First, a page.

Psychotherapist, Director of CandleX
Time: Oct 2023
Stepping out of the campus of an international school in Tianjin, I couldn’t help feeling hopeful and inspired by the effort made by this school to improve its students’ mental health.
In many schools in China, students are not willing to seek counseling and therapy support from school counselors. One time, I was told that the room where students go to for counseling and therapy is called the ‘crazy room’ and ‘No students want to volunteer themselves to go’. This was a typical description for Chinese schools. Even in international schools, situations are not much better.
Growing up in China, I’ve witnessed a significant improvement of people’s attitude towards mental health in the past decades. Working as a therapist and advocate for mental health, I am usually in contact with people who seek my help, my opinions and services. If I am not self-aware, I tend to forget that my experiences are skewed because the majority of people that I work with volunteer themselves to my services. There are many people out there that still cannot talk about mental health, still feel ashamed of feeling bad or going through a hard time. I do not always have access directly to these groups. But luckily, in recent years, there’s a growing number of workplaces and schools that are paying more attention to student mental health, and actively seeking external support to reduce stigma and bring awareness to the very core of being a human: our emotions.
An international school in Tianjin is one of them.
In Sep 2023, I delivered a workshop to their high school students on campus. Although it’s important to teach students emotional regulation skills, and address common struggles of peer relations, family pressure, academic stress, the school counselor and I decided to first begin by covering the basics of stigma reduction. Only when shame dies, can a person accept themselves where they are, learn emotional coping skills, and seek help. In schools today, even in international schools, we cannot rush into “teaching” yet when the students’ emotional brain is still offline.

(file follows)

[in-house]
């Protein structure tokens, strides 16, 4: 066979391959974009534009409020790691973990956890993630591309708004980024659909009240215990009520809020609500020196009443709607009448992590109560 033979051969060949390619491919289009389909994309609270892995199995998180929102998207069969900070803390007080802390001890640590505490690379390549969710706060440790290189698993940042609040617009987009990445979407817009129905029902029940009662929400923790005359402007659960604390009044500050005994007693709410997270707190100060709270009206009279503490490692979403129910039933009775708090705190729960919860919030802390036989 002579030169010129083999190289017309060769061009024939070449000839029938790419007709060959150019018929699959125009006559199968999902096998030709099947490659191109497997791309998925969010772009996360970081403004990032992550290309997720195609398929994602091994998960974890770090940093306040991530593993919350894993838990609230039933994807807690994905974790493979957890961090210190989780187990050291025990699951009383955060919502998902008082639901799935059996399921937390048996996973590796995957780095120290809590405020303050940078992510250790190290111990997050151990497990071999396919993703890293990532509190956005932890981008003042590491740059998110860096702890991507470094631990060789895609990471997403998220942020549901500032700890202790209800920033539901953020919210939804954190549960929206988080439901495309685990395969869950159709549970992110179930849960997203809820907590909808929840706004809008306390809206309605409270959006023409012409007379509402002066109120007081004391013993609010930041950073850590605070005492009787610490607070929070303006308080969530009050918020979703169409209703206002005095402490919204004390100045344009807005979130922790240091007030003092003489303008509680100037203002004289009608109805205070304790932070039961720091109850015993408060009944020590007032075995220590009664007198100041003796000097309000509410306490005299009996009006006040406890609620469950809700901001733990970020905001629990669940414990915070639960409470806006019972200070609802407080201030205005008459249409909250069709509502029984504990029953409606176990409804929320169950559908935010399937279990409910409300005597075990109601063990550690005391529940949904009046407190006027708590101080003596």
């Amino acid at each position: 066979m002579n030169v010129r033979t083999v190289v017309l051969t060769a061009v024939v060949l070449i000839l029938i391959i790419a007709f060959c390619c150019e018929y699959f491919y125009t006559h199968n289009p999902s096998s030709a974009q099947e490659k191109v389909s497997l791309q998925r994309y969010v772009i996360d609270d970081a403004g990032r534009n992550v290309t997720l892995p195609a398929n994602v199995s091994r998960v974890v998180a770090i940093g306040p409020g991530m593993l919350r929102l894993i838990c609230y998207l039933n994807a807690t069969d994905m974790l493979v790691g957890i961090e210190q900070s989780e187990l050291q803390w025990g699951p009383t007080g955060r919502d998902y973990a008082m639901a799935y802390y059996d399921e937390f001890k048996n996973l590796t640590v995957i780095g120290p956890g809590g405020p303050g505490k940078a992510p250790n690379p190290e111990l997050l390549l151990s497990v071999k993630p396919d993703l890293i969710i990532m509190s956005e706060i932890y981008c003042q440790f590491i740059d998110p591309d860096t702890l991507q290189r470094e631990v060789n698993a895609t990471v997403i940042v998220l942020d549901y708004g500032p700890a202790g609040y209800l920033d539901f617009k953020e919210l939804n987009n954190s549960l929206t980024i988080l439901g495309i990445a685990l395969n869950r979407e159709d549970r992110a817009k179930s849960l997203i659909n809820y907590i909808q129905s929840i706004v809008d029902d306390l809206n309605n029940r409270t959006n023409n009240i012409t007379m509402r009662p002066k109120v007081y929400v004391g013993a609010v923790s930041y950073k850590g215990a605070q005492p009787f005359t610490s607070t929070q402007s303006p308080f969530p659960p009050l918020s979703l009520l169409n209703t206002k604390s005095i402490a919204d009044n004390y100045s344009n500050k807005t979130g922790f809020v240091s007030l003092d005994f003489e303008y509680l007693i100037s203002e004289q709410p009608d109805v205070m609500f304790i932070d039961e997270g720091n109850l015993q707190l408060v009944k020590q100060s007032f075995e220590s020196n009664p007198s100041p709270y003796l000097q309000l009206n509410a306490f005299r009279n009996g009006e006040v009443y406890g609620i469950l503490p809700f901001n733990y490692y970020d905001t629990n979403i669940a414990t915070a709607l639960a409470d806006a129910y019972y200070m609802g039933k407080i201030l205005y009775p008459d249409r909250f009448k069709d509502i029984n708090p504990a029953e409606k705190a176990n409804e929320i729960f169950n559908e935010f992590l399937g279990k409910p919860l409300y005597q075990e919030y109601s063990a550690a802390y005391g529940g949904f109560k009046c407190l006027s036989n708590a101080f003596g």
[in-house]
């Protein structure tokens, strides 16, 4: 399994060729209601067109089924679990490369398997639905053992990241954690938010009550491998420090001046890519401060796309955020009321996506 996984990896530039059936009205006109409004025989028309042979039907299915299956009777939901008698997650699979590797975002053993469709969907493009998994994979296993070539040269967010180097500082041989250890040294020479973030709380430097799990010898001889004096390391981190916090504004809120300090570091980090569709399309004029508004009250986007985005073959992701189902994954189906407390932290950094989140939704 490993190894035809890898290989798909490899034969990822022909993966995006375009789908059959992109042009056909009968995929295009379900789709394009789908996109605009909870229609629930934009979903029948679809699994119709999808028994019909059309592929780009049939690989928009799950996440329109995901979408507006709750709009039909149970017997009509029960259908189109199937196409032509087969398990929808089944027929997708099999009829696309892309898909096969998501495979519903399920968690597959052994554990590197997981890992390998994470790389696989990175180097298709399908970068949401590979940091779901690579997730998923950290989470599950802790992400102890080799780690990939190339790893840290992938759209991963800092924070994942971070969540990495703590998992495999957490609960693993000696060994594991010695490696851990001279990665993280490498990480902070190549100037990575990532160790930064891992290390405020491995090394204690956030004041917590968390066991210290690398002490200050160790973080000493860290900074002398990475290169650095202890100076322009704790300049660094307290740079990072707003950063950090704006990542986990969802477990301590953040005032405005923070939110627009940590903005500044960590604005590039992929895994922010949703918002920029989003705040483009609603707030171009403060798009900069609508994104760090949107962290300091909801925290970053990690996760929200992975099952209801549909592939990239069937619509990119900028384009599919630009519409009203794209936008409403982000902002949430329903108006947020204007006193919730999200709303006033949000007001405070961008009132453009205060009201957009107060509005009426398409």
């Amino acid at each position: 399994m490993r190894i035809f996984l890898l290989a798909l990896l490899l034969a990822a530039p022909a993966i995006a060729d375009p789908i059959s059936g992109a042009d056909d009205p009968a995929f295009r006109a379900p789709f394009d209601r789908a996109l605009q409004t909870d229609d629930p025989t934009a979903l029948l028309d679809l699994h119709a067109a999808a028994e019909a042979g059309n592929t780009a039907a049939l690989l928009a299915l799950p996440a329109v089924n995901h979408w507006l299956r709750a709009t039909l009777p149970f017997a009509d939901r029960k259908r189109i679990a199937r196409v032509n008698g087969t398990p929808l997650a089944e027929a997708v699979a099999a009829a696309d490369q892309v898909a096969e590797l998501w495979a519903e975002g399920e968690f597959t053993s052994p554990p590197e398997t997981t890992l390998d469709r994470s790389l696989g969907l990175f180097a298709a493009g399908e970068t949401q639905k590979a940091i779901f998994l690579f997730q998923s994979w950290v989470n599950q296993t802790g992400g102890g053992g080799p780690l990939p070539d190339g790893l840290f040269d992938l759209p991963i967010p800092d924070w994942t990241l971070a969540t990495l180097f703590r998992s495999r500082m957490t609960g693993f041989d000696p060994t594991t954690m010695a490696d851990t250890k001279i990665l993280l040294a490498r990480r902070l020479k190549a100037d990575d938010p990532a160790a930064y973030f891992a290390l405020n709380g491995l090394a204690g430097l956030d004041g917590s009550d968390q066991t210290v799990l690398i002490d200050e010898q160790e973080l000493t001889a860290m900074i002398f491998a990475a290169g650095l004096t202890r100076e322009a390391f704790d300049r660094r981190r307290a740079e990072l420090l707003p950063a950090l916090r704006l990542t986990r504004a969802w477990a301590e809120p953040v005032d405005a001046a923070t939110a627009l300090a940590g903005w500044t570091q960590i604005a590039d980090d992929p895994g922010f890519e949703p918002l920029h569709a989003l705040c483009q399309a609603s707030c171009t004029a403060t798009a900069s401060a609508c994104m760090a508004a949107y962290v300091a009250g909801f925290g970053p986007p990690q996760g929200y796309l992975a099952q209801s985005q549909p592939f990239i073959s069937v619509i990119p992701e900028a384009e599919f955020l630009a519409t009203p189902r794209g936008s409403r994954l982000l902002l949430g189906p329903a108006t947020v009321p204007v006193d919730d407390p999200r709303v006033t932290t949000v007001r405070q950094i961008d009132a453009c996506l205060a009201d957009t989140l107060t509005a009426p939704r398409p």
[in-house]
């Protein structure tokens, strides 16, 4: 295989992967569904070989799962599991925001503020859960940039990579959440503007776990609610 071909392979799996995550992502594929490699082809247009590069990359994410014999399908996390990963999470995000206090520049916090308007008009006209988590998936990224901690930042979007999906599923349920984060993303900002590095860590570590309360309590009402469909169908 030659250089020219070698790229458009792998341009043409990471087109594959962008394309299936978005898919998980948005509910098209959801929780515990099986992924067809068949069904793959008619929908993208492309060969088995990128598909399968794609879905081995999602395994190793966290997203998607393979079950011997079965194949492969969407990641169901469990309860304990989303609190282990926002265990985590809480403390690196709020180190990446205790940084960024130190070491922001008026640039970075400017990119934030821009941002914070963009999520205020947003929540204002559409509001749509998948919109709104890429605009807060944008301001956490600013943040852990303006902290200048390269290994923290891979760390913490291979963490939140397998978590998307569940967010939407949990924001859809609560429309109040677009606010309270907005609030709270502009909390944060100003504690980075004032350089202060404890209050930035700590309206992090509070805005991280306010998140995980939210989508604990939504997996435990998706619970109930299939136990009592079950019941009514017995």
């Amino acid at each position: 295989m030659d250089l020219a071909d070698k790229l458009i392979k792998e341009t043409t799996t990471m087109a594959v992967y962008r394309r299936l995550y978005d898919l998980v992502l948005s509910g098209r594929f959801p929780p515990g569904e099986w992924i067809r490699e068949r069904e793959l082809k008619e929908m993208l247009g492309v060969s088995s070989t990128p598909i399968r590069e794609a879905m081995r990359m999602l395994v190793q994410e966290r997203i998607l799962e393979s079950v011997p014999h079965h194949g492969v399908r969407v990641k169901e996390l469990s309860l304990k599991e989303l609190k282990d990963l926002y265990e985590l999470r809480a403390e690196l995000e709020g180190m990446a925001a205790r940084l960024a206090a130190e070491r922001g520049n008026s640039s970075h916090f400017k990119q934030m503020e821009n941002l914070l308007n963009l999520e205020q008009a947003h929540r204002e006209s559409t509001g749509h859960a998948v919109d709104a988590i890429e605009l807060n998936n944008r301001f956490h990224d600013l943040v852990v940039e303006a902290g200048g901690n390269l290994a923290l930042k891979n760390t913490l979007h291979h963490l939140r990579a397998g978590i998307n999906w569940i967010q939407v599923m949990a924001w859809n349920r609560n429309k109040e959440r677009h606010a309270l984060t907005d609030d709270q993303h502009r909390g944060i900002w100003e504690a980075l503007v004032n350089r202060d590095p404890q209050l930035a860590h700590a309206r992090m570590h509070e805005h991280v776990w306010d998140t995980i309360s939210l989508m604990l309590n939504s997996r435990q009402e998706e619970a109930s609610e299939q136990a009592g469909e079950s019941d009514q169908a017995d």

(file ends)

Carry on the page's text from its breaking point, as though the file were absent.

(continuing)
90 mins workshop went by quickly. I gave them an chance to anonymously express their struggles and rate them according to the level of stress they experience. We then categorized the submissions so we could collectively see them, thus bringing these topics into the light. We had moments where we addressed the very real, but often taboo topic, of contemplating life and death. I showed them post cards of adults who live with bipolar disorder who I worked with and who joined me to do awareness raising in Beijing. All of these, luckily, help those who struggle in isolation alone to understand that they are not alone. As they wrote in their feedback, this workshop gave them a beam of light that they too, could recover.
In my nearly decade-long campaign to raise awareness on mental health, I always talk to participants’ emotional brain, where shame resides. I share stories - my stories, stories of community members, stories of adults or teens I’ve worked with who’ve joined us to share their personal experiences with mental health. I try to create an environment of safe and strong vulnerability that we all need in order to be allowed to feel the difficult feelings, and be okay with to them. We cannot ask a student or an adult to go see a counselor and hope they’d listen by explaining to them why it’s helpful. We must talk to the emotional part of them that resists getting help, even though they may logically think it’s not a bad idea.
I admire educators who think outside the box to address mental health on campus, and I am inspired that more and more educators are reaching out to do whole school mental health, in addition to putting school counselors into place. Mentally health students mean mentally healthy adults, and a mentally healthy society means more peace and joy in this world.